Like I've said, I have no practical knowledge, just what's published.


http://contentdm.lib.byu.edu/cdm4/item_viewer.php?CISOROOT=/IR&CISOPTR=77&CISOBOX=1&REC=2
http://ift.confex.com/ift/2004/techprogram/paper_25989.htm

CONCLUSIONS
"The functionality of double-acting baking powder stored up to 29 years in non-abusive conditions in residential storage does not significantly decrease as measured by total CO2evolved, average biscuit volumes, biscuit crumb color, and consumer evaluations."
 

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Thanks so much for starting this thread Meemo!!!

What about flour? I know it's only good for a year, but stored in mylar with O2 absorbers I would think it would last much longer.

And for those of you that have other shelf lives to add please do! Us newbies will truly appreciate it :D:
 

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Thanks so much for starting this thread Meemo!!!

What about flour? I know it's only good for a year, but stored in mylar with O2 absorbers I would think it would last much longer.

And for those of you that have other shelf lives to add please do! Us newbies will truly appreciate it :D:
Flour stored in mylar w/ O2 absorbers under benign conditions should last 10-20 years.
 
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How about my favorite, pasta?
Not the whole wheat or egg noodle type, but basic Durham wheat pasta.

Properly stored, it's shelf life is probably longer than mine....
 

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Like I've said, I have no practical knowledge, just what's published.
I'm glad to see the studies on it. It's got to be one of the more sensitive items to heat and humidity, so I'm assuming they had better storage conditions. As more long term studies come out, it's interesting seeing that many things have far longer useful storage lives than were originally estimated.

What about flour? I know it's only good for a year, but stored in mylar with O2 absorbers I would think it would last much longer.
Flour stored with an O2 absorber will last quite a few years. The down side is that the vitamins they add to it degrade over time. Whole wheat is still the best way to store it. It stores longer and is more nutritious. Like a lot of folks, I store a lot of whole wheat, but I also store some white flour too for convenience.

How about my favorite, pasta?
Not the whole wheat or egg noodle type, but basic Durham wheat pasta.

Properly stored, it's shelf life is probably longer than mine....
Yep. Pasta stored properly will last decades. It ranks up there with beans and grains as a great storage food. It's also makes for easy meals with little prep work. The downside is that over time it loses the vitamins that they enrich it with, just like flour does.

This is another place where storing whole wheat is handy. You can make fresh pasta easily enough. Not only is it more nutritious, but it also takes very little fuel to cook it.

This site has a lot of info on food dates and how well it will taste after the best by date.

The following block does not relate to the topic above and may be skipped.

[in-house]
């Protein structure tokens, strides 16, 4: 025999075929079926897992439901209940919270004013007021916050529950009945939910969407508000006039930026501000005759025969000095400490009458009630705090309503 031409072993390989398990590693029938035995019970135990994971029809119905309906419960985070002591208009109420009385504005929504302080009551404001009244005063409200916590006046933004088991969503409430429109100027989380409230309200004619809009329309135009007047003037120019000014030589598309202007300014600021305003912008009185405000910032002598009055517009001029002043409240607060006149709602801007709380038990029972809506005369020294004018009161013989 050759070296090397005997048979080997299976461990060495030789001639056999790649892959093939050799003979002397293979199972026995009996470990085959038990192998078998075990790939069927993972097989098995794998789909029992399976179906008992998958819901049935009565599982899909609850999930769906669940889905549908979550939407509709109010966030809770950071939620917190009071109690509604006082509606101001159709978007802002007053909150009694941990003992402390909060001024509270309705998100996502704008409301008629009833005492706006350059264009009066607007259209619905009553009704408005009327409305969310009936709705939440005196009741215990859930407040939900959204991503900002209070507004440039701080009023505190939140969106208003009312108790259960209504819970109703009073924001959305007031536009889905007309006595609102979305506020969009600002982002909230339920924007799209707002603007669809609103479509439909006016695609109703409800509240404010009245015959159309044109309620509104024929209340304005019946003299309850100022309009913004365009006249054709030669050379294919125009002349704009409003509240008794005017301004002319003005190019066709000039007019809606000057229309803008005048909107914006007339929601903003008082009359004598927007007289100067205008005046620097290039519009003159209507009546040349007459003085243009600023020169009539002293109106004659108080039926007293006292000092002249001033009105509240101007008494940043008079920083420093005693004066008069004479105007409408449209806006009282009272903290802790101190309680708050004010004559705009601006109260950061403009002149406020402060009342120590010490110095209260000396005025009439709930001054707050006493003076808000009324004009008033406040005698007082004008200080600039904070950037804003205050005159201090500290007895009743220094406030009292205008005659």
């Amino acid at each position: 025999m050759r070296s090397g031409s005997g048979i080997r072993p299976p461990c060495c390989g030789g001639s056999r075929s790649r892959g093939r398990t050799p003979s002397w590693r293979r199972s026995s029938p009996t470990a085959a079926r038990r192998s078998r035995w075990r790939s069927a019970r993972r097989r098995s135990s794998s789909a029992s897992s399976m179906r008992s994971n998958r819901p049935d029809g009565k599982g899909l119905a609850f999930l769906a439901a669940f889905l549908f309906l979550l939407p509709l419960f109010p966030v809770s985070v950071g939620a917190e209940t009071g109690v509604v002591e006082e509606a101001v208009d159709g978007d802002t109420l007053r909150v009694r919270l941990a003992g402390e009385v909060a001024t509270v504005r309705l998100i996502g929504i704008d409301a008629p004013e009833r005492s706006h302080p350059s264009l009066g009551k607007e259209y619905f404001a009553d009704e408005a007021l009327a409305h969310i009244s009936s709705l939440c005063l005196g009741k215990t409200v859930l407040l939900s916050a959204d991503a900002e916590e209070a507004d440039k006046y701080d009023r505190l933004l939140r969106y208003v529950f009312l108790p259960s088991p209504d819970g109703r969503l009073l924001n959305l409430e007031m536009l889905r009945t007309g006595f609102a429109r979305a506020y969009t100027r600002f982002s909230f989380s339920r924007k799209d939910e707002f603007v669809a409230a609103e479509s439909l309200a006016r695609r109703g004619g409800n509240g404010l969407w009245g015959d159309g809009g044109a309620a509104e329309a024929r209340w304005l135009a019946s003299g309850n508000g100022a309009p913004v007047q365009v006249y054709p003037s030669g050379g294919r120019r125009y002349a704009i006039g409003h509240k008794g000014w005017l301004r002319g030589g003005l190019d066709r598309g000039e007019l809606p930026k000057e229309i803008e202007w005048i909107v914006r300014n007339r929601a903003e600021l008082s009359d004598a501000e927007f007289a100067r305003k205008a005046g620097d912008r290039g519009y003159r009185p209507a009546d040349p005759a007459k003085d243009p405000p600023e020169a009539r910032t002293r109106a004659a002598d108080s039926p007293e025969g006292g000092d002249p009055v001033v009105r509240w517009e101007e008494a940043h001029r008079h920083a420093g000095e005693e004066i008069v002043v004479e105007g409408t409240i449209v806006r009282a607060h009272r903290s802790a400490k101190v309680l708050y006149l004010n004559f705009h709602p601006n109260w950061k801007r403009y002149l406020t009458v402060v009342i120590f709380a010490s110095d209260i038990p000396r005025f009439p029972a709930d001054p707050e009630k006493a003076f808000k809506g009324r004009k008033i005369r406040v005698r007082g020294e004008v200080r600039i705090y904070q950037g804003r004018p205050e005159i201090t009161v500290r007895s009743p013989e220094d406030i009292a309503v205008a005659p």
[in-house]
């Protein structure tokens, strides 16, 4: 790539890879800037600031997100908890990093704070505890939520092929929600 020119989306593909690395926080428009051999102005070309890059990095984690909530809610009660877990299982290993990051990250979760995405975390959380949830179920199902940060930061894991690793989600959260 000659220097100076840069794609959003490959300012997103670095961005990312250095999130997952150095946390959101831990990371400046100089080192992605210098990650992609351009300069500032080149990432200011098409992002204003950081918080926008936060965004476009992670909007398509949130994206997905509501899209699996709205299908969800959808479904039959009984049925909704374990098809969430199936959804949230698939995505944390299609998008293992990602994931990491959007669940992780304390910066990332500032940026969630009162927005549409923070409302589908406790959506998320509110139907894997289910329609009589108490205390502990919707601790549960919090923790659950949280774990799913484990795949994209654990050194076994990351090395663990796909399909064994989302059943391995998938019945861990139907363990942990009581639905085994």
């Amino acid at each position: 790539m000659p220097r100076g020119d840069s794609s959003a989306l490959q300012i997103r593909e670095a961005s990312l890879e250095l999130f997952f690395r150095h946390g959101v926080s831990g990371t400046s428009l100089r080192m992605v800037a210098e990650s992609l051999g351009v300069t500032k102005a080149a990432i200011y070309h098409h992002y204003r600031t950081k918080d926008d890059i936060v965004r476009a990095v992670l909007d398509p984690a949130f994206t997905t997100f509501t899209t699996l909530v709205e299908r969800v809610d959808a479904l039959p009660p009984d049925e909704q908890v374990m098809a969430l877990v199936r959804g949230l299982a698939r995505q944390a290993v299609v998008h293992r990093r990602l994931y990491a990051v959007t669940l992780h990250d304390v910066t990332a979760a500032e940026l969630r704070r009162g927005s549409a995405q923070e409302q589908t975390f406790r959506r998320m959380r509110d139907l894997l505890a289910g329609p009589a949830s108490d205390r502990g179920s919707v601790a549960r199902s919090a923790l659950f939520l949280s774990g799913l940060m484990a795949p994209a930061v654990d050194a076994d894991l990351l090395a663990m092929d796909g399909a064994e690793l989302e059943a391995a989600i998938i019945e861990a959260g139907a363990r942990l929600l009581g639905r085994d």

http://www.stilltasty.com/
I like that site and have used it as reference material for a while now. But some of their estimates are quite conservative when it comes to things like canned goods. But of course they may be using a different criteria than I am.
 

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Here's a short list from the LDS;
http://providentliving.org/content/display/0,11666,7798-1-4224-1,00.html

Wheat 30+
White rice 30+
Corn 30+
Sugar 30+
Pinto beans 30
Rolled oats 30
Pasta 30
Potato flakes 30
Apple slices 30
Non-fat powdered milk 20
Dehydrated carrots 20

Got to give credit to the Latter Day Saints. They have done most of the studies on this compared to all other places. The work done at BYU and USU by them is where I get most of my info. Provident Living being the church end of it and publishing and distributing this to members. (But can be used by those of us that aren't members)

They're doing a study now on oils so I'm really interested in what they find. I'm just hoping that they find a longer shelf life then what we've all been let to believe. As many of their other studies have shown on most other items.

http://ndfs.byu.edu/Research/LongTermFoodStorageResearch/ResearchOnFoodStorage.aspx
http://lib.byu.edu/sites/scholarsar...tics-and-food-science/long-term-food-storage/
http://extension.usu.edu/foodstorage/

Most everything we list as shelf life can be found in the scientific studies done by them and at least one of these three links.
 

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Keep us posted on the oils please. That's something I've tried to keep up with since I first got into this years back. Alan Hagan, author of the misc.survivalism food storage FAQ got as far as getting the ratios and techniques down for preserving oils with vitamin E or BHT, but never could come up with storage life statistics on it.

It looks like coconut oil might be a good one to store. I know I don't have much luck with other oils in this warm climate. Well, other than Crisco, but yuck!